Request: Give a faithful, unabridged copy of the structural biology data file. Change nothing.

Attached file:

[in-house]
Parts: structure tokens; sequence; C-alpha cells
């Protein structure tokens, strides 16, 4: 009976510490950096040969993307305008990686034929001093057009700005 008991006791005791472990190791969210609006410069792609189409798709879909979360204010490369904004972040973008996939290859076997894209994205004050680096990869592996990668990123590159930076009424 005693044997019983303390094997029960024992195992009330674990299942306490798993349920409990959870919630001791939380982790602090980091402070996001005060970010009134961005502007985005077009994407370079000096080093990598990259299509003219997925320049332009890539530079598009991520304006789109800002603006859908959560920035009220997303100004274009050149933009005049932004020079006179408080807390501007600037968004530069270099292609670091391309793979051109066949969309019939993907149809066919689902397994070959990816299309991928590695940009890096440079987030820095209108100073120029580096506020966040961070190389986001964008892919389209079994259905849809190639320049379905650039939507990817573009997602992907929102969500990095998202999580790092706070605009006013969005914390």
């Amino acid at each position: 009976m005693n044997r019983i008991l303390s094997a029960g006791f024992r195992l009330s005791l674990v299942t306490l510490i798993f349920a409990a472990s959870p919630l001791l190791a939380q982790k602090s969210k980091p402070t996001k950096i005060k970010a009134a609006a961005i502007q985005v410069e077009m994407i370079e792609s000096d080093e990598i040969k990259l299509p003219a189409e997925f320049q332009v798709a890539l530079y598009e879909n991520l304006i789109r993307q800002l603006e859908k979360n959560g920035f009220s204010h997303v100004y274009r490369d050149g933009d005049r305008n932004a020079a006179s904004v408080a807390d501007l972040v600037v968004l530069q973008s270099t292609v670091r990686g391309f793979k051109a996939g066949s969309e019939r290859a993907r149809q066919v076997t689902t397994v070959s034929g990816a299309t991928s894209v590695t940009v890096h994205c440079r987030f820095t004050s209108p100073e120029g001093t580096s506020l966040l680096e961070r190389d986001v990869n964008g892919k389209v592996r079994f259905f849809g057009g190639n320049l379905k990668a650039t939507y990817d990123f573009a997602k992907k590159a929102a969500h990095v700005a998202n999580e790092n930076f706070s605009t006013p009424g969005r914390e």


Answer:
[in-house]
Parts: structure tokens; sequence; C-alpha cells
């Protein structure tokens, strides 16, 4: 009976510490950096040969993307305008990686034929001093057009700005 008991006791005791472990190791969210609006410069792609189409798709879909979360204010490369904004972040973008996939290859076997894209994205004050680096990869592996990668990123590159930076009424 005693044997019983303390094997029960024992195992009330674990299942306490798993349920409990959870919630001791939380982790602090980091402070996001005060970010009134961005502007985005077009994407370079000096080093990598990259299509003219997925320049332009890539530079598009991520304006789109800002603006859908959560920035009220997303100004274009050149933009005049932004020079006179408080807390501007600037968004530069270099292609670091391309793979051109066949969309019939993907149809066919689902397994070959990816299309991928590695940009890096440079987030820095209108100073120029580096506020966040961070190389986001964008892919389209079994259905849809190639320049379905650039939507990817573009997602992907929102969500990095998202999580790092706070605009006013969005914390």
């Amino acid at each position: 009976m005693n044997r019983i008991l303390s094997a029960g006791f024992r195992l009330s005791l674990v299942t306490l510490i798993f349920a409990a472990s959870p919630l001791l190791a939380q982790k602090s969210k980091p402070t996001k950096i005060k970010a009134a609006a961005i502007q985005v410069e077009m994407i370079e792609s000096d080093e990598i040969k990259l299509p003219a189409e997925f320049q332009v798709a890539l530079y598009e879909n991520l304006i789109r993307q800002l603006e859908k979360n959560g920035f009220s204010h997303v100004y274009r490369d050149g933009d005049r305008n932004a020079a006179s904004v408080a807390d501007l972040v600037v968004l530069q973008s270099t292609v670091r990686g391309f793979k051109a996939g066949s969309e019939r290859a993907r149809q066919v076997t689902t397994v070959s034929g990816a299309t991928s894209v590695t940009v890096h994205c440079r987030f820095t004050s209108p100073e120029g001093t580096s506020l966040l680096e961070r190389d986001v990869n964008g892919k389209v592996r079994f259905f849809g057009g190639n320049l379905k990668a650039t939507y990817d990123f573009a997602k992907k590159a929102a969500h990095v700005a998202n999580e790092n930076f706070s605009t006013p009424g969005r914390e």